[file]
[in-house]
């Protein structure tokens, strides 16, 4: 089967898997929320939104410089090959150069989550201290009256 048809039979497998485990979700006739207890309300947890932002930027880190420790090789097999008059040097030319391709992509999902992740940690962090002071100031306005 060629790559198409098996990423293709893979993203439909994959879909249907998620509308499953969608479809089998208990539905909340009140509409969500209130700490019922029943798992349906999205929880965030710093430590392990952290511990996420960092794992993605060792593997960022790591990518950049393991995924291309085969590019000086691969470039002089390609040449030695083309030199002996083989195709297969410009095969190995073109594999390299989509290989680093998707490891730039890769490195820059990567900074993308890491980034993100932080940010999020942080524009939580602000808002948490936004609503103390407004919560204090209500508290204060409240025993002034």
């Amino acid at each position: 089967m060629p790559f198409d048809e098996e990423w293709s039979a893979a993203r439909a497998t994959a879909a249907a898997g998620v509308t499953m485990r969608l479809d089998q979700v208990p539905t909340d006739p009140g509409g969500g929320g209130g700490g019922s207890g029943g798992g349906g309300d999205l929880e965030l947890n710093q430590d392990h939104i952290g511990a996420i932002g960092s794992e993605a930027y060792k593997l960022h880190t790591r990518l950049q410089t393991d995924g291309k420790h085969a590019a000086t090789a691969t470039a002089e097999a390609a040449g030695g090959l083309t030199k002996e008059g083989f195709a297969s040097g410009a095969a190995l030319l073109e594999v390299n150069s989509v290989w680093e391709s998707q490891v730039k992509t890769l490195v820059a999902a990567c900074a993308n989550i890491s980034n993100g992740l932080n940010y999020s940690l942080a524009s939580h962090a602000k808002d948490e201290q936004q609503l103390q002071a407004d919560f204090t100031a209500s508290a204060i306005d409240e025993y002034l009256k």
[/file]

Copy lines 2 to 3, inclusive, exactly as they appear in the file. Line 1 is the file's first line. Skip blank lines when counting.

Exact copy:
């Protein structure tokens, strides 16, 4: 089967898997929320939104410089090959150069989550201290009256 048809039979497998485990979700006739207890309300947890932002930027880190420790090789097999008059040097030319391709992509999902992740940690962090002071100031306005 060629790559198409098996990423293709893979993203439909994959879909249907998620509308499953969608479809089998208990539905909340009140509409969500209130700490019922029943798992349906999205929880965030710093430590392990952290511990996420960092794992993605060792593997960022790591990518950049393991995924291309085969590019000086691969470039002089390609040449030695083309030199002996083989195709297969410009095969190995073109594999390299989509290989680093998707490891730039890769490195820059990567900074993308890491980034993100932080940010999020942080524009939580602000808002948490936004609503103390407004919560204090209500508290204060409240025993002034």
């Amino acid at each position: 089967m060629p790559f198409d048809e098996e990423w293709s039979a893979a993203r439909a497998t994959a879909a249907a898997g998620v509308t499953m485990r969608l479809d089998q979700v208990p539905t909340d006739p009140g509409g969500g929320g209130g700490g019922s207890g029943g798992g349906g309300d999205l929880e965030l947890n710093q430590d392990h939104i952290g511990a996420i932002g960092s794992e993605a930027y060792k593997l960022h880190t790591r990518l950049q410089t393991d995924g291309k420790h085969a590019a000086t090789a691969t470039a002089e097999a390609a040449g030695g090959l083309t030199k002996e008059g083989f195709a297969s040097g410009a095969a190995l030319l073109e594999v390299n150069s989509v290989w680093e391709s998707q490891v730039k992509t890769l490195v820059a999902a990567c900074a993308n989550i890491s980034n993100g992740l932080n940010y999020s940690l942080a524009s939580h962090a602000k808002d948490e201290q936004q609503l103390q002071a407004d919560f204090t100031a209500s508290a204060i306005d409240e025993y002034l009256k």